“Both have suggested that they would cope if the Court ordered them to return to [Region B] to live with the father; however, [the elder child’s] preference is to live with the mother [in Northern Sydney] and [the younger child’s] preference is to live with the father [in Region B].”
The [family report writer] goes on to caution the Court against placing too much weight on the children’s expressed wishes particularly the [elder child] who she says is: ‘far less resilient that [the younger child] and is less able to cope with the loyalty demands that appear to be [sic] being placed upon her by the mother.’
The [family report writer] expressed the view that, given [the elder child’s] immaturity and lack of psychological resilience, the Court should be cautious about the weight it attributes to her views. The [family report writer] wrote:
“When deciding how much weight to place on each child’s wishes, it will be important to consider the impact that the parental conflict has been having on the emotional and psychological well-being of the children. [The elder child’s] decision to limit the amount of time she spends with her father may attributable to her being a teenager; however her presentation and behaviour during the interviews suggest that she is far less resilient than [the younger child] and is less able to cope with the loyalty demands that appear to be being placed upon her by the mother. [The elder child’s] alignment with the mother, whilst currently being used as a means of protecting her psychological wellbeing, may well evolve into her rejecting her father over time, should the parental conflict continue. This would have long reaching consequences for her emotional and psychological development and well-being”.
The appellate judge noted that clearly, the primary judge did not fail to have regard to the children’s views because, as the above paragraphs show, they were expressly considered. However, the primary judge was cautious as to the weight to be given to them, especially those of the elder child because of the influence of the mother on her.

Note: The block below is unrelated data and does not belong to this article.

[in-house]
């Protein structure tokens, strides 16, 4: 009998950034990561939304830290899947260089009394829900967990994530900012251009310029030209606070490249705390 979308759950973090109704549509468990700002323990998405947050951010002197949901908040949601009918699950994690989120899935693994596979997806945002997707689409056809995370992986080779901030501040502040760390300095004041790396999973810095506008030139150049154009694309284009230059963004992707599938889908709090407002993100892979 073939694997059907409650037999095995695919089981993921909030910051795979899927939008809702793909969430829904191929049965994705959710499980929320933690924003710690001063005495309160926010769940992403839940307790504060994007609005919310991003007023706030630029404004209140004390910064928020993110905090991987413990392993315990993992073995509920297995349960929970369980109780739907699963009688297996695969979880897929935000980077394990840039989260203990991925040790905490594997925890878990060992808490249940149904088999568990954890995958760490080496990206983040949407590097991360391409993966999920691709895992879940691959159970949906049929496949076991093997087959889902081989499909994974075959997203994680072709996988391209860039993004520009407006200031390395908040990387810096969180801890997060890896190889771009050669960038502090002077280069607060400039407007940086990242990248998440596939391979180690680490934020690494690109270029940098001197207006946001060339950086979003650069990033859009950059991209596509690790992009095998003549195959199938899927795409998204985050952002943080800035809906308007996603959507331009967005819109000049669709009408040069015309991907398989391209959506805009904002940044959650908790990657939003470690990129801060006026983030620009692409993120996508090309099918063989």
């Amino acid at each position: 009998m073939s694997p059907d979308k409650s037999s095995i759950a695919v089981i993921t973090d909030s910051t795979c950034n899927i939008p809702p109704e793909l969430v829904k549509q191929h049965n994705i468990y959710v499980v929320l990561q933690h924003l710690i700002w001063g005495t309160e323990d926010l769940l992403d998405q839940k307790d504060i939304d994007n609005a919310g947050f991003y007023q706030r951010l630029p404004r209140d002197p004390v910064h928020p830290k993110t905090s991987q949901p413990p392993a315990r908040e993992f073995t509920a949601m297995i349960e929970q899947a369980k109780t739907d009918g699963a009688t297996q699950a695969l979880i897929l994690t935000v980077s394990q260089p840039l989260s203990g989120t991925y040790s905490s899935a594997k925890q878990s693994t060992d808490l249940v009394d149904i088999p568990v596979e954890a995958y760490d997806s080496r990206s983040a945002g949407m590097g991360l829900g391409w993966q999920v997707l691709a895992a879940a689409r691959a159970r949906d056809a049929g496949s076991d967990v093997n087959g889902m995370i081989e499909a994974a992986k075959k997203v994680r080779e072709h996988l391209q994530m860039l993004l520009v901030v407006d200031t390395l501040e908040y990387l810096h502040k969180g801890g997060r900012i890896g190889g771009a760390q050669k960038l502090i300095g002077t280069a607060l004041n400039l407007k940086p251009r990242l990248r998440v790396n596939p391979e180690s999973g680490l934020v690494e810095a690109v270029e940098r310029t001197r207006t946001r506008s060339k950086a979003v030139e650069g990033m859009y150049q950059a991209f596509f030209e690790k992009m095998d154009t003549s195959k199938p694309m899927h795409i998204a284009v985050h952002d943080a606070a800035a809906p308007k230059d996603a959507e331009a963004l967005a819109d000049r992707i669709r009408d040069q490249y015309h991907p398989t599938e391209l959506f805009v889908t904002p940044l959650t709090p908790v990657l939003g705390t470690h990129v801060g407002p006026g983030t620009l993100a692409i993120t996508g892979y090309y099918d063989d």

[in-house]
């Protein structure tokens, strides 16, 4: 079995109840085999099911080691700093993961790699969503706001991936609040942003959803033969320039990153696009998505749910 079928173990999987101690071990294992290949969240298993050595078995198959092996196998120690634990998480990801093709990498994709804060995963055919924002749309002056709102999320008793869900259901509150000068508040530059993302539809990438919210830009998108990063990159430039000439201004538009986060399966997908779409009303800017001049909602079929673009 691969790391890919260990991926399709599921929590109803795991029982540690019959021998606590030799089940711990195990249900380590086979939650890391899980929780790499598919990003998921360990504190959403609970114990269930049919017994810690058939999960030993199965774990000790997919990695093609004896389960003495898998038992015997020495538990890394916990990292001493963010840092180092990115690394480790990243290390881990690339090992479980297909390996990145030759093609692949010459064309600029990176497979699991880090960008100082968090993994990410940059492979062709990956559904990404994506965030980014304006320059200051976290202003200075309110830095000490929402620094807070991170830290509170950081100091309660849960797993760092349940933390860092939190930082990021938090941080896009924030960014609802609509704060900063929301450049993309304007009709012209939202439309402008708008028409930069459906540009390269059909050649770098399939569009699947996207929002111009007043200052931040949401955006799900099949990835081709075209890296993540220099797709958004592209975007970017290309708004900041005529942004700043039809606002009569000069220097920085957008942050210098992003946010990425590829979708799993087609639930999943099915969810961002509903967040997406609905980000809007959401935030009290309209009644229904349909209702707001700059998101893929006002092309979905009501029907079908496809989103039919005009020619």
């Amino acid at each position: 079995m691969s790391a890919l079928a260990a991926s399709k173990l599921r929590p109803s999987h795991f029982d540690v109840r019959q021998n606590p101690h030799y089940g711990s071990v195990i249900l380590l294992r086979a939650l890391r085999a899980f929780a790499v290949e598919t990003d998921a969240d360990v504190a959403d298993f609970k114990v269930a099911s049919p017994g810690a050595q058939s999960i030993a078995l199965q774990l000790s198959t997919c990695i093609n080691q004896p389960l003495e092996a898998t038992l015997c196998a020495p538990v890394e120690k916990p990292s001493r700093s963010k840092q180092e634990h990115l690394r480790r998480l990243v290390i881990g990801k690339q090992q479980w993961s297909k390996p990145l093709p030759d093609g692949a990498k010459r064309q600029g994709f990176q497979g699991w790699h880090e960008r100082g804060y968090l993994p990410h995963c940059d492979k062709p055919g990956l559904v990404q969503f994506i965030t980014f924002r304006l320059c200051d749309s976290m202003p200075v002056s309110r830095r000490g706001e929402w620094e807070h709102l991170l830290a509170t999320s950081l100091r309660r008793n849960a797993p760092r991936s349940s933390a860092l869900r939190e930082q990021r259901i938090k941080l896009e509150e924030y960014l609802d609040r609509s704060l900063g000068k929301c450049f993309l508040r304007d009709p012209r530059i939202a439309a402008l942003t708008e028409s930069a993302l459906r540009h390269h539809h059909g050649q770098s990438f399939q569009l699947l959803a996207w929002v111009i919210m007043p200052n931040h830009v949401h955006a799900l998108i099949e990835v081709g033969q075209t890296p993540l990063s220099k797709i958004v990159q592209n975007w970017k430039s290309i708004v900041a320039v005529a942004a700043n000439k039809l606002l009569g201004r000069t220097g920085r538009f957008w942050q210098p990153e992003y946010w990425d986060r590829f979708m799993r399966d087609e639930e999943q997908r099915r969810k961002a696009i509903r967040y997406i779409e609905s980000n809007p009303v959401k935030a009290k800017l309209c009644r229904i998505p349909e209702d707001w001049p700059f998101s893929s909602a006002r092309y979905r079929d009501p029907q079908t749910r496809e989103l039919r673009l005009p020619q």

The mother’s submissions are that as a 16-year-old young adult, the elder child should be entitled to choose her own parenting arrangements. Whilst there is some force in that proposition, the weight to be given to the child’s views depends on the maturity of the child expressing them and the circumstances in which they find themselves. However, as already discussed, the family report writer advised, and the primary judge accepted, that in this matter the elder child’s views should be approached with some caution.
The mother’s submissions, if accepted, would entirely override the younger child’s preference to live with the father because there was no suggestion, in this case, that the children live in separate households. That was the children’s greatest concern and the family report writer advised strongly against it. Why then, should the elder child’s views be accorded determinative weight over the younger child’s?
As her Honour’s reasons for judgment make clear, the children’s views were not the only matter taken into consideration by the primary judge. What particularly weighed in the balance was the primary judge’s view that the present arrangement was not working and was leading the children to be stressed and unhappy and that if the children lived with the mother their relationship with the father “will be further eroded and eventually lost”.
The appellate judge found that the primary judge did give necessary consideration to these issues. As s 60CC(3)(a) of the Act and Bondelmonte v Bondelmonte (2016) 259 CLR 662;  HCA 8 at 675 make clear, the Court may consider any matter it thinks relevant, which bears on the weight to be given to the children’s views. This is what the primary judge did. The appellate judge was of the opinion that this ground (and the balance for the grounds that formed the basis of the appeal) had not been made out, and the appeal was dismissed.
It can be difficult for parents when children are telling them, for apparently valid reasons, that they want to change their arrangements. It is important to never act unilaterally on this. If possible (and safe) to do so, open dialogue with the other parent about the issue. If you cannot resolve the issue, then seek advice from a specialist family lawyer as early as possible.